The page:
Nevada City is a picturesque town nestled in the High Sierras of California. At the beginning of every year, it hosts an environmental film festival attended by roughly 5000 people, and pretty much all 3,000 of the locals attend.
The two of us – Reinette Senum, Nevada City Councilmember and Laura Musikanski, Executive Director of the Happiness Initiative, kicked off Nevada City’s happiness initiative at the Wild and Scenic Film Festival 2012.
Take One: Laura’s perspective
I met Reinette Senum at Bioneers last October in San Rafael. Taller than tall with a laugh that doesn’t just fill the room, it permeates everyone in it with joy, Reinette is the kind of person you can’t miss. When she told me she was bringing the Happiness Initiative to Nevada City, California, I believed her. Four short months later, I found myself giving a talk in her town.
What does it mean that Nevada City would conduct a Happiness Initiative?
It means the city council would use the happiness index to get a clearer picture of people’s needs, preferences and time use. It means they would use the happiness index as a metric for their Sustainability Vision and Plan. The main difference between Nevada City’s metric and those of most other areas is that it based on a survey – it is “subjective.”
Most city councils use objective indicators to guide their decisions (see Community Indicators Consortium for examples). Income levels, the unemployment rate, greenhouse gas emissions, voter turnout, crime rates — all of these are objective indicators.
Using Subjective Indicators for Happiness
But there is a problem with using just objective indicators: people can’t really feel connected to them. With subjective indicators, people make the data. Their feelings, needs and preferences are the indicator. And if we manage what we measure, then by using a “subjective” indicator, the city council can really respond to what people want, where they are thriving, and where they are hurting.
Reinette told me she was taking the happiness index to Nevada City policy makers so they could use it as a guide towards a future that people really want.
Take Two: Reinette’s perspective
I’m the chair of the city-sanctioned Nevada City Sustainability Team: an ad-hoc group of about 15 volunteers dedicated to creating a vision, strategies and implementation for a sustainable Nevada City.
Our team continues to make great strides, but our conversations in the past always led to, how do we measure our success, or failures, on a human-level? In a way that really means something?
Measuring the creation of an interconnected and healthy community is much more complicated than simply measuring the Gross Domestic Product. And unfortunately for Americans, death, disaster, disease, and tragedies are all good for the GDP but it has nothing to do with the overall wellbeing of our nation and its people.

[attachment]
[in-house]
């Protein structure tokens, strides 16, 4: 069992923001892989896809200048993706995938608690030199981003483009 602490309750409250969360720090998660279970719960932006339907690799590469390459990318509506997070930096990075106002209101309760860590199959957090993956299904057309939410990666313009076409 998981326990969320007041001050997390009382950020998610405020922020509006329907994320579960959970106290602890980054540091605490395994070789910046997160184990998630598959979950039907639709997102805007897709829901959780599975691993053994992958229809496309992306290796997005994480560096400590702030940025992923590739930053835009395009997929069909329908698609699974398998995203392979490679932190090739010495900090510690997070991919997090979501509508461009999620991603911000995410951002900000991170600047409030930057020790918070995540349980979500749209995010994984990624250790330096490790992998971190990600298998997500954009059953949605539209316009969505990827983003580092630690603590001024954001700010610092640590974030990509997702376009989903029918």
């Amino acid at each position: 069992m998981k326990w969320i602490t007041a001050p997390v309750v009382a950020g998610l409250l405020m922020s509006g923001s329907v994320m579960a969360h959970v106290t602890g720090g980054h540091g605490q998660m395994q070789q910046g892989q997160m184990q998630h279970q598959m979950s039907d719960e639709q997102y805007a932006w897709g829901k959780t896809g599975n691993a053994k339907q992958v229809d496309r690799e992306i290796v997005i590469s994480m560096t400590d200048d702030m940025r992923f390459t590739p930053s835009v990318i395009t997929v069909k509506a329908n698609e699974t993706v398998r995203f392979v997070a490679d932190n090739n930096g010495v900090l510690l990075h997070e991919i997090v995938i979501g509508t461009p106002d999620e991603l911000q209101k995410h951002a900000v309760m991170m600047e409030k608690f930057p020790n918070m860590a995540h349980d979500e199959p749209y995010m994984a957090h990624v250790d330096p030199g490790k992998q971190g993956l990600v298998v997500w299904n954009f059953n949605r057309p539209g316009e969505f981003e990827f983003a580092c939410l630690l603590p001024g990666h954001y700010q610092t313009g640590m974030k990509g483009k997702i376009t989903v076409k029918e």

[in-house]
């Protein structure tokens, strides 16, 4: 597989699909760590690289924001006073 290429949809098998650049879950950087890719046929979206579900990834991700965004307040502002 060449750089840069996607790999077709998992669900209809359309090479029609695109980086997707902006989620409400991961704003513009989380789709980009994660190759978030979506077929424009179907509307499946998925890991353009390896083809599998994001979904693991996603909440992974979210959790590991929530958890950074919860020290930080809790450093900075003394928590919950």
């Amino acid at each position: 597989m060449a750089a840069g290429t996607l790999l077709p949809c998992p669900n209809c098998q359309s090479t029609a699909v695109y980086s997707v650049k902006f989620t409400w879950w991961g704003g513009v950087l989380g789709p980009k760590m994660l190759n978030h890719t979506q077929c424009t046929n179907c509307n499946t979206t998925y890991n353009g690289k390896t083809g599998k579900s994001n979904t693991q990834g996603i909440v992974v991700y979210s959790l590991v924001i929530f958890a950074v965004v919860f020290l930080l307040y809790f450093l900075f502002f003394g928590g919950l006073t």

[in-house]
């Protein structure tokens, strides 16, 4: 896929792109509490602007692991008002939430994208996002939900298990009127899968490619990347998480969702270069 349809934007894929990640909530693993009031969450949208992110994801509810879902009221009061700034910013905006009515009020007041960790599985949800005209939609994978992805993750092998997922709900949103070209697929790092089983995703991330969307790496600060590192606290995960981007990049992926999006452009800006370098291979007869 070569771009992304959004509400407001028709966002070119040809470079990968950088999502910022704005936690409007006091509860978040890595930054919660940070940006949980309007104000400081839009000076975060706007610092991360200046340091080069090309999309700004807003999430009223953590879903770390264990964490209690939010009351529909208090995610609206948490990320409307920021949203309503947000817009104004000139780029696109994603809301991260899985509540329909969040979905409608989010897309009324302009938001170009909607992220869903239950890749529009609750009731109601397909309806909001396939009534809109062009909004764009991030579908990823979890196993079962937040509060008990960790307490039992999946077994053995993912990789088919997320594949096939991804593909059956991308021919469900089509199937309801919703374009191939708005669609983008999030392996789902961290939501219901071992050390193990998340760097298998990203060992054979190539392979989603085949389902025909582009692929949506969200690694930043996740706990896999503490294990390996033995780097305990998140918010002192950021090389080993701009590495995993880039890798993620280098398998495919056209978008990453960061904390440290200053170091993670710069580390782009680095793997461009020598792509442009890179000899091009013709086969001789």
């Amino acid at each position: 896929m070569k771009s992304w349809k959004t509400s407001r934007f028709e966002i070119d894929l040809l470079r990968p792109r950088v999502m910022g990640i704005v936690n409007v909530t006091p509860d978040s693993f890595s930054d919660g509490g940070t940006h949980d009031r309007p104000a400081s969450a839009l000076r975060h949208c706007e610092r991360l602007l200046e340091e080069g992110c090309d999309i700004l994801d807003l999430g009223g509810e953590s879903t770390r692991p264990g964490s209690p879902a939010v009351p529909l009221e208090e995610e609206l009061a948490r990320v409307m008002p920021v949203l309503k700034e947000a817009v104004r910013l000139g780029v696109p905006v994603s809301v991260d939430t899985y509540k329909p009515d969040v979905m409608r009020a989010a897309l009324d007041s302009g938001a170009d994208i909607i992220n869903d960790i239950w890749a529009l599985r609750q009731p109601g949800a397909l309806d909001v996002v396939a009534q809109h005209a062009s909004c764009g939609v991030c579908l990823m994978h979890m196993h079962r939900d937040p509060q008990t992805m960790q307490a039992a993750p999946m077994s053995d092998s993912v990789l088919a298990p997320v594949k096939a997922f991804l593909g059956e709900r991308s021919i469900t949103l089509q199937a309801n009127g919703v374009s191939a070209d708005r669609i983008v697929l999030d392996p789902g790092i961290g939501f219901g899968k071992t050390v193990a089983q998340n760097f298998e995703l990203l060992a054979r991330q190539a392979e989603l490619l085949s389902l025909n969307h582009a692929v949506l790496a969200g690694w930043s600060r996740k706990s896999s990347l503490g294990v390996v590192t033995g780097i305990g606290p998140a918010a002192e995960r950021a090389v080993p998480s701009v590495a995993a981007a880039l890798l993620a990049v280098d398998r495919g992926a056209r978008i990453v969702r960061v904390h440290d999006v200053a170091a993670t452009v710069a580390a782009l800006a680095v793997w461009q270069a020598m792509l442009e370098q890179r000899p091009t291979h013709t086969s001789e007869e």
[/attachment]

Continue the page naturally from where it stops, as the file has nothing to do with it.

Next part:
I had heard about Bhutan’s Happiness Index a couple years ago, but there was still no such standard of measurement available to Americans. I was elated to hear about how the cities of Victoria and Seattle were so inspired by the country of Bhutan’s Happiness Index that they created their own. It was encouraging to know others understood the power of creating a truly reflective standard other than the GDP.
This is the first year Nevada City has conducted the Happiness Survey. Just the name, itself, is spurring colorful dialogue and points of view. It would be my wish to see cities and staffs around the country take advantage of such a healthy metric.
There is no better way for government to know it is doing its job than by measuring the happiness of its constituents. Not to oversimplify our world, but my suggestion is that we stop waiting for someone else to set a new standard. Let’s just set an example by measuring the abundance of our lives and lets focus on that! The rest will follow.
Take Three: A Perspective For Our Future
The Declaration of Independence described “life, liberty, and the pursuit of happiness” as fundamental goals of government. For many years, the main indicator governments have been using is money, or more precisely, gross domestic product (the sum of all goods and services produced in a year).
But this indicator is not leading to happiness for too many of us in the U.S. You get what you measure, and the time for governments started using measures that really matter to people.
On April 2nd, the Happiness Initiative participated in a conference held by the government of Bhutan and the United Nations. The goal of the conference is to change the current economic systems on our planet so governments go beyond money — or gross domestic product – as their main measure, and start using objective and subjective indicators to guide them for a better – more desirable- futures.
Nevada City is leading the way.
Originally posted on CSRwire
Laura Musikanski, JD, MBA, is the Executive Director of Sustainable Seattle. She is a lawyer and an MBA with a certificate in environmental management and policy from the University of Washington.